Beatnikz Republic, one of Manchester’s most popular independent breweries, has announced it has made the ‘painful decision’ to cease trading.
The craft brewery is based in one of the railway arches in the Green Quarter, and over the years has gone on to open its own taproom and a bar in the Northern Quarter.
But the brewery’s founder Paul Greetham has now announced that the impact of Covid-19, combined with the rising cost of living, has ‘proven too much’ for the business.
He said in a statement that the ‘financial implications have been disastrous’ and that Beatnikz Republic Brewing Co. has ceased trading.
The bar on Dale Street will continue to trade as normal, and while Paul has resigned as director, he said: “I encourage everyone to visit as often as possible as the beers are great and the staff are incredibly skilled and welcoming.”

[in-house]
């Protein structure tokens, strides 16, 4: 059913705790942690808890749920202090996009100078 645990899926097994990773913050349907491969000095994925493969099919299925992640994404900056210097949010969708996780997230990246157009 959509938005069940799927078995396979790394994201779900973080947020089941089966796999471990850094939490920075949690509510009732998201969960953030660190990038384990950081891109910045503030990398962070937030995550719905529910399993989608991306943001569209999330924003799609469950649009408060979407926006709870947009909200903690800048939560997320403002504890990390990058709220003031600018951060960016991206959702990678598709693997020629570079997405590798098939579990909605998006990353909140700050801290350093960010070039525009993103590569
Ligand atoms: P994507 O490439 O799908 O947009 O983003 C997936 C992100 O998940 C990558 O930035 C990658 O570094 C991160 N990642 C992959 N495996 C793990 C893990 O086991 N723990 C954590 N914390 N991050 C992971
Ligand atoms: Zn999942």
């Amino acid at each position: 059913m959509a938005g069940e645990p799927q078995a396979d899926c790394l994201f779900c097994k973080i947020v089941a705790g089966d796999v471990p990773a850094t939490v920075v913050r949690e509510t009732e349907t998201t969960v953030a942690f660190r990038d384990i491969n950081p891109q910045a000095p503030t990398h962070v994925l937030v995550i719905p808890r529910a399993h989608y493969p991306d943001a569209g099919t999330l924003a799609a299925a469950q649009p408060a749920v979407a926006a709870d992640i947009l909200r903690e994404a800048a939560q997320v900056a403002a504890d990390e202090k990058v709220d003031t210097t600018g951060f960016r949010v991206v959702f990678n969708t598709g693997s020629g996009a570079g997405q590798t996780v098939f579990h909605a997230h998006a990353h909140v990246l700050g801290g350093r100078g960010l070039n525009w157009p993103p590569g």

Paul’s statement said: “It’s with great sadness that we announce that Beatnikz Republic Brewing Co. has ceased trading.
“It has been a painful decision, but the right one. It’s an incredibly sad time and closing is something we never wished we had to do.
“There are a number of reasons why we’ve had to make this difficult decision.
“We tried our best to make it through COVID, but the negative impact over the last two years has proven too much.
“From the initial shock, to constantly starting/stopping production due to the various lockdowns, to lower sales this year, the financial implications have been disastrous.
“Our ability to export in volume had also reduced due to increased transport costs; and now with increased utility, ingredient and packaging costs, it’s simply not possible to continue.”
The statement continued: “From the start, Beatnikz Republic has been a project of passion and one that I have worked on for 10 years; from home brewing, to a side hustle alongside the day job, to a nationally/internationally recognised brewery.